THE BLOG

Why I Believe Every Month Should be Black History Month

02/11/2015 11:47 GMT | Updated 31/10/2016 09:12 GMT

"The most effective way to destroy people is to deny and obliterate their own understanding of their history." George Orwell

A very frank opening quote, and I believe Orwell was spot on. As you perhaps already know, here in the UK we are coming to the end of black history month.

The genesis of Black History Month lies in 1926 in the United States, when renowned historian Carter G. Woodson announced the introduction of "Negro History Week" for the second week of February.

Fundamentally, "Black History Week" was intended as an educational opportunity. From it's very earliest phase, the emphasis was on the teaching of African history in American schools. At the time of Negro History Week's launch, Woodson argued that the teaching of black history was essential to ensure the physical, emotional and intellectual survival of African Americans:

"If a race has no history, it has no worthwhile tradition, it becomes a negligible factor in the thought of the world, and it stands in danger of being exterminated."

Here in the UK, Black History Month was not celebrated until 1987. The need for Black History Month was palpable. We already know that 'leading by example' is fundamental to every young persons development. Without leaders, authority and inspiration, the world would be in chaos. To grow a confident and healthy generation, boosting their pride is fundamental. Self-pride is born from knowing that greatness lies behind (and within) so that it can be used to drive their present and future development.

I think maintaining the spirit of Black History Month is to include, but not to focus solely, on slavery. Our history did not begin with slavery; it was shaped by it. Our young need to know we are, and always have been, a community of achievers.

"A crucial dimension to the development of our sense of identity, established during infancy, is the sense of self, humanity and continuity. We have long been stranded in societies that relentlessly immerse us in anti-African rhetoric. We have long hungered for the medicine that would immediately reaffirm our sense of self, and thus bind us with humanity." D. Maison

At this point I would usually share some statistics to throw light on our youth and their sense of identity. Sadly, the most recent reports I could find were as far back as 2002. It would seem that there are few surveys interested in status of our children's development in relation to identity, history and culture.

It is all too easy, however, to find statistics on 'stop and search', prison numbers, underage pregnancy, relationship abuse, gangs and knife crime. They are fairly alarming and constantly reported statistics. Yet they are a symptom of something far deeper. I believe to remedy this we must not despair; we must engage. I established S.W.I.M to equip girls as young as 7 with the emotional tools to enable them to avoid DV in response to the rising statistics. Our solution needn't be that drastic; it has taken me decades to reach a point where I can 'send the elevator back down'.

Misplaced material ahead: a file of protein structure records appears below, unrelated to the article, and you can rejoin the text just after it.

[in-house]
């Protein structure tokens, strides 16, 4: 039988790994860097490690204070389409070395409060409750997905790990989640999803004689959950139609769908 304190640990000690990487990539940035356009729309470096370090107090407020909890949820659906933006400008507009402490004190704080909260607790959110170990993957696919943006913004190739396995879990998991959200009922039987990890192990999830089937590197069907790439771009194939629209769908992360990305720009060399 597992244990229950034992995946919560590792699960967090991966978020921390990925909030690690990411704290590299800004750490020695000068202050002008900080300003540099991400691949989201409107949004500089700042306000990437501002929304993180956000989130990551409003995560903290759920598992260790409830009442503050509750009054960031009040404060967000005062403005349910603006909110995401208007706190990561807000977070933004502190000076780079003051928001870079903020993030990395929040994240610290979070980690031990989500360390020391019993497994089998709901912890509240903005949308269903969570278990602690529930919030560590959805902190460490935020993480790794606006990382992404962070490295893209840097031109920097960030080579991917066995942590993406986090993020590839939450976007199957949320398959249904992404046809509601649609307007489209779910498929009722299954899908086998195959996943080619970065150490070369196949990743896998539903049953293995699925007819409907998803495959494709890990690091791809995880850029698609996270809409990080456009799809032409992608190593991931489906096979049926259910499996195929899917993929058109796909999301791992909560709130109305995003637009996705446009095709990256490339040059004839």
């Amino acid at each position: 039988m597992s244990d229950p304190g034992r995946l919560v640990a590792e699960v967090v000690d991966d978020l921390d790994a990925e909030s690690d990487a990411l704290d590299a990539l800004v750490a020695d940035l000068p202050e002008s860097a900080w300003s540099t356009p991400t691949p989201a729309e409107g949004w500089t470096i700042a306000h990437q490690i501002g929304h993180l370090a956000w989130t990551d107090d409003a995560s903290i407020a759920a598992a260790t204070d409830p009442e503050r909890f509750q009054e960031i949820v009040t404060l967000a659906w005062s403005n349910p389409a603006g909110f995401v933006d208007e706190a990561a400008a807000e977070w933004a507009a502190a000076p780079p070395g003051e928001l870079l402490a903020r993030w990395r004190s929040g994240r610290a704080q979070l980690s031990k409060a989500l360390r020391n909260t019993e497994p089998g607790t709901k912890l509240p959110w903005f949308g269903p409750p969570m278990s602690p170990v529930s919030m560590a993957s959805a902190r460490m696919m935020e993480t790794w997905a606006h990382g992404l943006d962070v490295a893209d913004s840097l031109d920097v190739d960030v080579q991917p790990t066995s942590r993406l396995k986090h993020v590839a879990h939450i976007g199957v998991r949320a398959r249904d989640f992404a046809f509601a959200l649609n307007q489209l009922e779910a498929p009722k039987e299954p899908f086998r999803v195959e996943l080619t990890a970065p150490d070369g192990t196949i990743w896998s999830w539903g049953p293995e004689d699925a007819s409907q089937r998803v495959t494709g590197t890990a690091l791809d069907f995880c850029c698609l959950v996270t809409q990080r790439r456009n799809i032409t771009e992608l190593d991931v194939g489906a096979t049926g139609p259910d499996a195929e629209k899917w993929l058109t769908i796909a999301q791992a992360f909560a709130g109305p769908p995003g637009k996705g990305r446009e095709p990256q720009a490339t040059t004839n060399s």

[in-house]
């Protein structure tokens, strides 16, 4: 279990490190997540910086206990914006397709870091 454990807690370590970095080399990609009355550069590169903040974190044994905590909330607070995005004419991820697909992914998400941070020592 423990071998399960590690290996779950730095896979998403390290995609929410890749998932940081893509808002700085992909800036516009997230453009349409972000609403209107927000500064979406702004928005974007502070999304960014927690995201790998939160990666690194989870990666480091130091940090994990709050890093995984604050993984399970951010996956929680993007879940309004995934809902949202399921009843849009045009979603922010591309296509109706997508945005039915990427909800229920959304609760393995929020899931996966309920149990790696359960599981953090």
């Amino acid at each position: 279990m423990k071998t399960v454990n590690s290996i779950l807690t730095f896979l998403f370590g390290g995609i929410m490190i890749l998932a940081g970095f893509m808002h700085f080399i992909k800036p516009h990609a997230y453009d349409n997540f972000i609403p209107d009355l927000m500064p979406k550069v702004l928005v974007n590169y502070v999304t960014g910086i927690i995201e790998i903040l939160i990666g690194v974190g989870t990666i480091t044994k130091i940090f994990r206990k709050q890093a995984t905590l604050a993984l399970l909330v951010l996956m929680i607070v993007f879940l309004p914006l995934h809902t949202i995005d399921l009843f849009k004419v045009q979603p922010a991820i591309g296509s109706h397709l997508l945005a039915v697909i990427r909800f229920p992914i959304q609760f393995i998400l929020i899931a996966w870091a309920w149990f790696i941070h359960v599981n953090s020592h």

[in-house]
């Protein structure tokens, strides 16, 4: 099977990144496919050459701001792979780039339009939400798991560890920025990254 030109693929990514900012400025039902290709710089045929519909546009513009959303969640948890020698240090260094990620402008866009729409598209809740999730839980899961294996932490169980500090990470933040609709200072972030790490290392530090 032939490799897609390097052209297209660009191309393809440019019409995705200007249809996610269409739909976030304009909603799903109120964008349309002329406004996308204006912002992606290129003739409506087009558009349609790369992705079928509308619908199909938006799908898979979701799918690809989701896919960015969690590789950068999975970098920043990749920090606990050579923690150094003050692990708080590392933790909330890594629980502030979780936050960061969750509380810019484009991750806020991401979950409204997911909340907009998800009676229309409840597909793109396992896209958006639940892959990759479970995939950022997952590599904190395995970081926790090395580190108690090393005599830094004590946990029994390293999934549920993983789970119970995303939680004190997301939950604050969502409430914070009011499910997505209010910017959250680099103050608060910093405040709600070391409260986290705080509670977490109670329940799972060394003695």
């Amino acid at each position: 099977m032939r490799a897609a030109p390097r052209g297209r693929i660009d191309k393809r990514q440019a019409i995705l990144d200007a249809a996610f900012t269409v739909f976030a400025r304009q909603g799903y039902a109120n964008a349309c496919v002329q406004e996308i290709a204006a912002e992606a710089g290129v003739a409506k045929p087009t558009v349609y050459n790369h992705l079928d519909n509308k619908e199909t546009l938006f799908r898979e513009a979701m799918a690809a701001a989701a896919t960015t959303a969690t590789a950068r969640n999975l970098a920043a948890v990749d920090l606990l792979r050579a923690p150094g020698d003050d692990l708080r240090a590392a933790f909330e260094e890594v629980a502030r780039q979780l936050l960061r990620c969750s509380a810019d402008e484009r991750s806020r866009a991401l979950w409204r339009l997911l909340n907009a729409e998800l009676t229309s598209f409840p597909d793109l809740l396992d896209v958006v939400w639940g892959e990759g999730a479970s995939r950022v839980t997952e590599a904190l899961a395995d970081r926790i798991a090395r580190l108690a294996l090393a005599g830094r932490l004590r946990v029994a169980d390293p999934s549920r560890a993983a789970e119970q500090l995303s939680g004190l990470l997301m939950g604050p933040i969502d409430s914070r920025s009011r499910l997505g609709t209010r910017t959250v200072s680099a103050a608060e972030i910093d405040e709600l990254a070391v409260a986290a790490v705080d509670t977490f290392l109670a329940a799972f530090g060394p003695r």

Between us, as parents, practitioners, siblings, aunts and uncles etc., we can ensure that Black History Month is not merely a month but a way of life. Black icons and achievements shouldn't be something we throw a cursory glance at during October, they should be staple parts of our households. The celeb mania of Beyoncé and The Kardashians needs to be balanced with Kenny Imafidon and Temi Mwale; living examples of trailblazers. These are just two of a myriad of people who have achieved despite hardship and stacked odds.

This is not an endeavour that I believe the Black community need shoulder alone. It takes 'a village to raise a child', and creating empowered, whole, engaged young people serves to better our global community, not just the black diaspora.

We need to be creative in the education we provide; there exists a variety and plethora of inspirational figures in our midst. From our long-gone pioneers to our modern child prodigies; from inventing the crisp to defying disability.

It is fairly evident that our educational system is not going to introduce Afrocentric history into the syllabus anytime soon. Rather than just bemoan its absence, let's create our own syllabus. From the films we watch, to the events we attend, the books we read and the conversations we have. I believe we must fill our homes with literature (I was privileged to have a black literature bookshelf in my childhood home, its impact on my psyche was immeasurable) and initiate open conversations about identity, history and the future.

I believe if our young only knew the greatness they have within; they would flourish. Let's bring Black History month back to what it was intended for: Education. Yet let's not be restricted to the month of October. Every month can be Black History Month if we put in a concerted effort to give our young the medicine they need; the self-conception and self-perception that can only be derived from a deeply-rooted cultural identity.